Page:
Page last updated at 19:18 GMT, Sunday, 6 December 2009

The fiver is set for a comeback in UK cash machines

5 note in a till
Smaller denomination notes do not last as long

The Bank of England has said it will urge banks to increase the availability of £5 notes in their cash machines.

It will also ask shops to give out more fivers in change to meet demand from consumers for the note.

While all UK cash machines must have the capacity to hold all denominations of notes, demand and efficiency means most give £10 and £20 notes only.

In the past two years the value of £5 notes in supply has increased from about £1bn to £1.3bn.

However, owing to the regularity of use, a £5 note only lasts in circulation for a year before being too damaged to use. The lifespan of a £50 note is usually five years or more.

Now Andrew Bailey, the Bank's executive director for banking services and chief cashier, is to further the fiver's case.

He told the Banknote Conference in Washington that after two recent trials the Bank now had the evidence to "press the case for raising the dispense" of £5 notes.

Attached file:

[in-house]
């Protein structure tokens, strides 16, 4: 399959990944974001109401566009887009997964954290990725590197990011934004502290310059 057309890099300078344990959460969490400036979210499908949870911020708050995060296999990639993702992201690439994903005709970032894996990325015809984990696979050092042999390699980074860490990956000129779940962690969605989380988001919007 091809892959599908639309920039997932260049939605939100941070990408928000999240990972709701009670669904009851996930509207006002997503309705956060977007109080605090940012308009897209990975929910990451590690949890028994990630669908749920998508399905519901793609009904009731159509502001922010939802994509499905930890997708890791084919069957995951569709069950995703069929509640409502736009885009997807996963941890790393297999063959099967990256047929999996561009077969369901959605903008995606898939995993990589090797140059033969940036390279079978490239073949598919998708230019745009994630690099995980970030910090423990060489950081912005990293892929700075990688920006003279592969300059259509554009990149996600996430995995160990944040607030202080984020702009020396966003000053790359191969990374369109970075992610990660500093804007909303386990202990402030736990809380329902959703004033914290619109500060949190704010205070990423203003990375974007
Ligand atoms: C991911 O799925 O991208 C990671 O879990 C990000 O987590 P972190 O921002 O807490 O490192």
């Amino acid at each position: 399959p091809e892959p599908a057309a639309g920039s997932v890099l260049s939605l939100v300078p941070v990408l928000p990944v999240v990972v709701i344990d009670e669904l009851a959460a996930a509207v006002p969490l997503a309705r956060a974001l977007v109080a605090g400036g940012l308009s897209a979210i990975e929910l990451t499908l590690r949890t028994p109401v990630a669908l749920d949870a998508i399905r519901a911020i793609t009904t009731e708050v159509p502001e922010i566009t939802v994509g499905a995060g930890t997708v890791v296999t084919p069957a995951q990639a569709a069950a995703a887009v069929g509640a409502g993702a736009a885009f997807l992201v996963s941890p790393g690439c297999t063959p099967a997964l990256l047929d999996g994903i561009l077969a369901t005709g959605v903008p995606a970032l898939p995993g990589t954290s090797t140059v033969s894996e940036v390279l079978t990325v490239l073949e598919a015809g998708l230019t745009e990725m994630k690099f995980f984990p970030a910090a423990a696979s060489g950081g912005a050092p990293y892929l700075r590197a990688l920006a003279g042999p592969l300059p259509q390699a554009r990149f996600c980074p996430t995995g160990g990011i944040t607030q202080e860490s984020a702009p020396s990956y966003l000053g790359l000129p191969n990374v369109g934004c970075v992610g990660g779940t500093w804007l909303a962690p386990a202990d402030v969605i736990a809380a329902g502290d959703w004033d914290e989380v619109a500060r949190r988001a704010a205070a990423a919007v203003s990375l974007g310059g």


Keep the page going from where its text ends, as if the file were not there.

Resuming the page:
The Bank had asked HSBC and supermarket Sainsbury's to issue more £5 notes, and feedback from HSBC showed the case for stocking some cash machines with fivers was stronger than previously envisaged, he said.

HSBC had stocked 100 of its cash machines in the Midlands and south west of England with more fivers than usual.

Meanwhile, Sainsbury's reported that by using more £5 notes it had been able to speed up payment processing at the checkout

"In the New Year I hope and expect that we will take these examples to other financial institutions and major retailers to make the case for a change of policy towards issuing £5s," said Mr Bailey.

Popular question

Speaking to the BBC in February, Mr Bailey said the questions he was asked more than any others were why there were not enough £5 notes in circulation and why they were not good enough quality to last very long.

A lot of London cabbies have to buy a cup of tea or buy a sandwich to get enough fivers in their hands to give out as change
Chris Haines, London taxi driver

"We are very keen to get £5 notes into circulation," said Mr Bailey, whose signature is printed on every Bank of England note.

The move was welcomed by some in service industries, including Chris Haines, a London taxi driver, who said the shortage of fivers had become a real problem.

"A lot of London cabbies have to buy a cup of tea or buy a sandwich to get enough fivers in their hands to give out as change," he said.



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